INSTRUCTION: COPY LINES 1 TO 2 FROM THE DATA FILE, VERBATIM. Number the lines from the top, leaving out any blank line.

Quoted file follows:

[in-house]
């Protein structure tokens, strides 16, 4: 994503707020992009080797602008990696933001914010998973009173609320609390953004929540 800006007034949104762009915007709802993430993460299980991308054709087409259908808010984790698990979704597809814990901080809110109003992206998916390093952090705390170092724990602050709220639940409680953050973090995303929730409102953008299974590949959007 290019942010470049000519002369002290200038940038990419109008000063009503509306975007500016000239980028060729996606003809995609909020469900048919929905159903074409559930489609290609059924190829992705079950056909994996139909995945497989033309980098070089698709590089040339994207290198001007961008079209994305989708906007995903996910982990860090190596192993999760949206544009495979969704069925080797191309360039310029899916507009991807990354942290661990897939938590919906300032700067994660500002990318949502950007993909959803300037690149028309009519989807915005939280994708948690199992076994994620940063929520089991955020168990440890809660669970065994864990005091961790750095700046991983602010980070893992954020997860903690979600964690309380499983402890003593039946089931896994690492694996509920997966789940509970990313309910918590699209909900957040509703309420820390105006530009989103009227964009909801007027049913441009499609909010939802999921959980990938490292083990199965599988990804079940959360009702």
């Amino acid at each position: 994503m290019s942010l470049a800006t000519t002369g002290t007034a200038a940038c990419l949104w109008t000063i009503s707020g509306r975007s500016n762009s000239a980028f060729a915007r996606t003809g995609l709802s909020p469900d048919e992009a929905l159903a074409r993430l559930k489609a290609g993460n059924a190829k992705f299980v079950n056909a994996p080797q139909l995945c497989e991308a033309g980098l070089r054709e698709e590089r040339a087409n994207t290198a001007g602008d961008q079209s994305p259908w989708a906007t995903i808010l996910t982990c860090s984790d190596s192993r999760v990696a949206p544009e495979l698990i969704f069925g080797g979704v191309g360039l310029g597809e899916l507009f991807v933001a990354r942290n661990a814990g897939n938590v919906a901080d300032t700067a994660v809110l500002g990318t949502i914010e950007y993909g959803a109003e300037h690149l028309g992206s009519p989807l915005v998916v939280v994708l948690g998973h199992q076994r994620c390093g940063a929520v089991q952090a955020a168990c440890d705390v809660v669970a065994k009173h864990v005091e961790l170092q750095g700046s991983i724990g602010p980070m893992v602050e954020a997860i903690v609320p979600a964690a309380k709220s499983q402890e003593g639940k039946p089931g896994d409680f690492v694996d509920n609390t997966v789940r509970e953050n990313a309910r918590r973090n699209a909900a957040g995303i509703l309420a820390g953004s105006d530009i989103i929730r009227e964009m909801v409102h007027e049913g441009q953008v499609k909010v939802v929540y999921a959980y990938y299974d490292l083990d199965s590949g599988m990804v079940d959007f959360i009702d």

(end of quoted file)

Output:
[in-house]
């Protein structure tokens, strides 16, 4: 994503707020992009080797602008990696933001914010998973009173609320609390953004929540 800006007034949104762009915007709802993430993460299980991308054709087409259908808010984790698990979704597809814990901080809110109003992206998916390093952090705390170092724990602050709220639940409680953050973090995303929730409102953008299974590949959007 290019942010470049000519002369002290200038940038990419109008000063009503509306975007500016000239980028060729996606003809995609909020469900048919929905159903074409559930489609290609059924190829992705079950056909994996139909995945497989033309980098070089698709590089040339994207290198001007961008079209994305989708906007995903996910982990860090190596192993999760949206544009495979969704069925080797191309360039310029899916507009991807990354942290661990897939938590919906300032700067994660500002990318949502950007993909959803300037690149028309009519989807915005939280994708948690199992076994994620940063929520089991955020168990440890809660669970065994864990005091961790750095700046991983602010980070893992954020997860903690979600964690309380499983402890003593039946089931896994690492694996509920997966789940509970990313309910918590699209909900957040509703309420820390105006530009989103009227964009909801007027049913441009499609909010939802999921959980990938490292083990199965599988990804079940959360009702």